Margaret Thatcher and Ronald Reagan … Supply side reigns.
The modern Liberal, certainly subsequent to Franklin Roosevelt, no longer believes in the total “laissez-faire” of Adam Smith, and while believing that free markets are more efficient than centrally controlled markets, he finds it necessary to temper the excesses of totally free markets with a certain amount of State intervention. In this regard we look particularly at a Social Security net as well as the curbing of monopolistic practises.
Margaret Thatcher and Ronald Reagan, both signaled a move away from excessive State intervention in the economy toward a more “Conservative” view that is closer to 18th and 19th Century “laissez-faire”. Generally these policies tend to favour the wealthy at the expense of the poor.
That there was a need for the step change, is clear, as the love affair with Keynesian Economics had resulted in too much state control, and generally stagnant economies, with high rates of inflation.
Reagan's supply side economics was based largely around reducing taxation and giving further tax breaks to business. Regulatory frameworks were relaxed ultimately allowing Banks to merge cross state. Up until the time of Reagan, the USA prohibited commercial banks from operating cross state. This had had the effect of preventing the growth of monolithic Banks that would become too big to fail, it also allowed for differing monetary policies to be followed by the various States. Generally taxation was reduced allowing for a widening Federal deficit.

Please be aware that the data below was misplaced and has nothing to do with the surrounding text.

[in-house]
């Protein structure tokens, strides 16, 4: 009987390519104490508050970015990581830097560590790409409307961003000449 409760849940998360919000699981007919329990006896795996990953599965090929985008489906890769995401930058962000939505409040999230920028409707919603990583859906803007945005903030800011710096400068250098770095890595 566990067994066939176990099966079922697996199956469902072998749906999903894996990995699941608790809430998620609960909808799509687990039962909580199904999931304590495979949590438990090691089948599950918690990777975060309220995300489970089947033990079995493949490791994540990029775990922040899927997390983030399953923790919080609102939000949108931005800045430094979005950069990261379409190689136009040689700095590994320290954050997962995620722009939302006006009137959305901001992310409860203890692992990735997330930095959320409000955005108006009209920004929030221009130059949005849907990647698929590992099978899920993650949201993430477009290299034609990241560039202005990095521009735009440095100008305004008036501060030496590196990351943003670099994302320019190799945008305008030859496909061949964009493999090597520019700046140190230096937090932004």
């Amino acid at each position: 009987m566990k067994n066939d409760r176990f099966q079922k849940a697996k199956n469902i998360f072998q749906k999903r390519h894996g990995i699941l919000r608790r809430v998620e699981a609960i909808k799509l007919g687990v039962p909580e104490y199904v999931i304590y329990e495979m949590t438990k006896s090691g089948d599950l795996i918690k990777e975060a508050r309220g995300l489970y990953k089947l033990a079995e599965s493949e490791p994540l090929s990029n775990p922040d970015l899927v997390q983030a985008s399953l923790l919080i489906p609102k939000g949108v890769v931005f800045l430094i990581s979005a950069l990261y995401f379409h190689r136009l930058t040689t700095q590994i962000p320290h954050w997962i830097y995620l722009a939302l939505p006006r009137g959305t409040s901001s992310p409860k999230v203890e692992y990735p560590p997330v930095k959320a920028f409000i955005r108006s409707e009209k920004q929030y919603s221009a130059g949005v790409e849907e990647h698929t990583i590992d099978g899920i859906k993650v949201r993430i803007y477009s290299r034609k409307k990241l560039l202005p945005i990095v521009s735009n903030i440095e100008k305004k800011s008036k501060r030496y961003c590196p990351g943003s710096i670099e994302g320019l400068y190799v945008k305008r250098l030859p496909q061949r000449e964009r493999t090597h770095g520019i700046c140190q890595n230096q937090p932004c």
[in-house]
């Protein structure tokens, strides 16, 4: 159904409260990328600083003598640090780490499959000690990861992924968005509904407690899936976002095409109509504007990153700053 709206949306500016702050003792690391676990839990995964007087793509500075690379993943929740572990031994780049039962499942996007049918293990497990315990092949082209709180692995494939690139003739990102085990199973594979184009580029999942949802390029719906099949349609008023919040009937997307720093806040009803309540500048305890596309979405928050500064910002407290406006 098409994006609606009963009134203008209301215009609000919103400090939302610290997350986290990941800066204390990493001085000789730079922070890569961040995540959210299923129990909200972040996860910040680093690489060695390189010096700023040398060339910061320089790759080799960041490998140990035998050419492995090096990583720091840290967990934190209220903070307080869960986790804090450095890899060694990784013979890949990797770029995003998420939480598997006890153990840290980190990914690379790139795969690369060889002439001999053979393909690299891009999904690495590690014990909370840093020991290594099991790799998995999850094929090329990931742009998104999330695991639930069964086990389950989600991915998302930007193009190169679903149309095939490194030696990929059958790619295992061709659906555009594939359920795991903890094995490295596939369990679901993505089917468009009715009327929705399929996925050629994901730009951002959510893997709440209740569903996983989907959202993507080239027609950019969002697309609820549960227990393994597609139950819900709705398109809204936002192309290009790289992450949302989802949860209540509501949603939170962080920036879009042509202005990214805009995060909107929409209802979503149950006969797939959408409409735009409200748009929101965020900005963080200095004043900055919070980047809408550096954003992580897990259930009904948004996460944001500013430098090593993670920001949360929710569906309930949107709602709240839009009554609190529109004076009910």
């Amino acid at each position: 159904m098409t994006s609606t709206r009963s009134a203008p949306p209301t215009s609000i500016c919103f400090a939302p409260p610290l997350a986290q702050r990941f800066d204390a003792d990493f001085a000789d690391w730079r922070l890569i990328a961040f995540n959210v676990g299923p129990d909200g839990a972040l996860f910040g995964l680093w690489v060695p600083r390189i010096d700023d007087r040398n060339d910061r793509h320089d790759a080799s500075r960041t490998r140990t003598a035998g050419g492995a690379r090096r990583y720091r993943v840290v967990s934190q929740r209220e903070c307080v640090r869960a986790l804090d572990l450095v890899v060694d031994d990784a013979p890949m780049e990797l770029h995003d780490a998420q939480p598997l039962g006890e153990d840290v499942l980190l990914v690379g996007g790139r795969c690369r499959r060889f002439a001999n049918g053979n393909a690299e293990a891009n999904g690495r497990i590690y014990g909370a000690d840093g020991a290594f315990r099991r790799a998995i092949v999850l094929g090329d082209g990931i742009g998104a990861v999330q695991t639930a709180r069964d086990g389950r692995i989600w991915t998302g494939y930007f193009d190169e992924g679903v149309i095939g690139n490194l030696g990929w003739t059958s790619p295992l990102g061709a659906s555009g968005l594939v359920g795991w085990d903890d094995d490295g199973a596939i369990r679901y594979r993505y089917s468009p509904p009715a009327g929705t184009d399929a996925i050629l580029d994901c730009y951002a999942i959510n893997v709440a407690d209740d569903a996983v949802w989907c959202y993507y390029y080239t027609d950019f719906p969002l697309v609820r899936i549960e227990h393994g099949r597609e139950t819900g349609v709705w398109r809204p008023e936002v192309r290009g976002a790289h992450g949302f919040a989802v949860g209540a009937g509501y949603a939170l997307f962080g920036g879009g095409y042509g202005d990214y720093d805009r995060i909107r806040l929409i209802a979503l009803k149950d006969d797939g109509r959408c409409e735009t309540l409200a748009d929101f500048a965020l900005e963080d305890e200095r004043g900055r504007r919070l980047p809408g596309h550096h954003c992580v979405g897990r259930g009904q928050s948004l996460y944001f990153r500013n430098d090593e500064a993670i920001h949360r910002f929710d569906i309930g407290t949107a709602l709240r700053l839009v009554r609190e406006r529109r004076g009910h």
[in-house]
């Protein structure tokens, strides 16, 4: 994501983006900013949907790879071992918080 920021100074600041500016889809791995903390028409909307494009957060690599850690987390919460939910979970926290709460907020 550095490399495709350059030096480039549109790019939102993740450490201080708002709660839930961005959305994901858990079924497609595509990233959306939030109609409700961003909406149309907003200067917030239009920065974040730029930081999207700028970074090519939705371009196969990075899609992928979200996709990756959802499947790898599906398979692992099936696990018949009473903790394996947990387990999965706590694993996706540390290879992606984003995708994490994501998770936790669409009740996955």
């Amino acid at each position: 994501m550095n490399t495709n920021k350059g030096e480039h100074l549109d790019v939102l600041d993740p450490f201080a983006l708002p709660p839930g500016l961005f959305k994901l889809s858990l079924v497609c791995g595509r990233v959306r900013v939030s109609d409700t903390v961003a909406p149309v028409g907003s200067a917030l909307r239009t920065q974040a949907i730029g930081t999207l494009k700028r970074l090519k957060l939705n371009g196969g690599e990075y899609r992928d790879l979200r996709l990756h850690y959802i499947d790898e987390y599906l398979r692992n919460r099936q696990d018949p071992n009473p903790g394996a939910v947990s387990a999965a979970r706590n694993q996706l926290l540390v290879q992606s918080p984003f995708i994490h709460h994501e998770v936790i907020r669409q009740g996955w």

Most economists including people like myself (still clinging to my Keynesian ideas) thought that this had little hope of any success and was merely a game of smoke and mirrors. We saw, however, a slow upturn in the USA economy. The degree to which it could have been ascribed to Reagan's policies or non-policies was difficult to pin point. The large investment into research and development under the Carter presidency might certainly have had a more direct impact, particularly in regard to extraction of oil and gas from the large shale oil deposits.
This re-awakening of the general entrepreneurial spirit of the Americans soon began gathering momentum. The birth of companies that were little more than “garage” operations like Microsoft and Apple were soon to start having an impact. Silicon Valley became a reality. Oil prices began falling, and the USA economy began growing once again.
Whether this rebirth of the American economy could be totally attributed to the policies of Reagan is not as clear-cut as we might be led to believe. It could just as easily have been part of new trade cycle, or a dividend from the Carter administration. However, there can be no argument that a new found confidence in the American people played a part in creating an environment which encouraged that latent spirit within us all to take advantage of an opportunity, when it comes our way.